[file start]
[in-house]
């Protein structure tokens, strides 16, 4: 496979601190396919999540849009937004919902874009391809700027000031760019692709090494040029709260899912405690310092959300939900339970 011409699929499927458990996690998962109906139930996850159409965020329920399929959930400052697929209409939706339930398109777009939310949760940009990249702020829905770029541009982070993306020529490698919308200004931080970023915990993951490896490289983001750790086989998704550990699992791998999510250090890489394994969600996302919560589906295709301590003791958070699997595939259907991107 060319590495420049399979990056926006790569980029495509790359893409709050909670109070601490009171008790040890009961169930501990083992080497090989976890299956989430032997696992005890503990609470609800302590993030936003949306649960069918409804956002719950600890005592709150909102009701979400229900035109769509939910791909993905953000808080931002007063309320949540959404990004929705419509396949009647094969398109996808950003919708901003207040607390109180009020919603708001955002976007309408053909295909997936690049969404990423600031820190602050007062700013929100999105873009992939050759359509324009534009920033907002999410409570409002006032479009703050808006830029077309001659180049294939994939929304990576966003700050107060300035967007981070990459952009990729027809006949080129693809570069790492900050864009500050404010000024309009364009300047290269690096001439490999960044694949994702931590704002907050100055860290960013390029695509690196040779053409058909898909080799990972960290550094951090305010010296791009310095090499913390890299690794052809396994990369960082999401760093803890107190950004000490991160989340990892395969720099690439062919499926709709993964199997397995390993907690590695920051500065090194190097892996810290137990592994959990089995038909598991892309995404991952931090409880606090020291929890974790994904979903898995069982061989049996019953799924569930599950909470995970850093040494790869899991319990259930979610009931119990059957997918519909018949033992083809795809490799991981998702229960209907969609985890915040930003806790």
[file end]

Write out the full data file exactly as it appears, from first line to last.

[in-house]
């Protein structure tokens, strides 16, 4: 496979601190396919999540849009937004919902874009391809700027000031760019692709090494040029709260899912405690310092959300939900339970 011409699929499927458990996690998962109906139930996850159409965020329920399929959930400052697929209409939706339930398109777009939310949760940009990249702020829905770029541009982070993306020529490698919308200004931080970023915990993951490896490289983001750790086989998704550990699992791998999510250090890489394994969600996302919560589906295709301590003791958070699997595939259907991107 060319590495420049399979990056926006790569980029495509790359893409709050909670109070601490009171008790040890009961169930501990083992080497090989976890299956989430032997696992005890503990609470609800302590993030936003949306649960069918409804956002719950600890005592709150909102009701979400229900035109769509939910791909993905953000808080931002007063309320949540959404990004929705419509396949009647094969398109996808950003919708901003207040607390109180009020919603708001955002976007309408053909295909997936690049969404990423600031820190602050007062700013929100999105873009992939050759359509324009534009920033907002999410409570409002006032479009703050808006830029077309001659180049294939994939929304990576966003700050107060300035967007981070990459952009990729027809006949080129693809570069790492900050864009500050404010000024309009364009300047290269690096001439490999960044694949994702931590704002907050100055860290960013390029695509690196040779053409058909898909080799990972960290550094951090305010010296791009310095090499913390890299690794052809396994990369960082999401760093803890107190950004000490991160989340990892395969720099690439062919499926709709993964199997397995390993907690590695920051500065090194190097892996810290137990592994959990089995038909598991892309995404991952931090409880606090020291929890974790994904979903898995069982061989049996019953799924569930599950909470995970850093040494790869899991319990259930979610009931119990059957997918519909018949033992083809795809490799991981998702229960209907969609985890915040930003806790």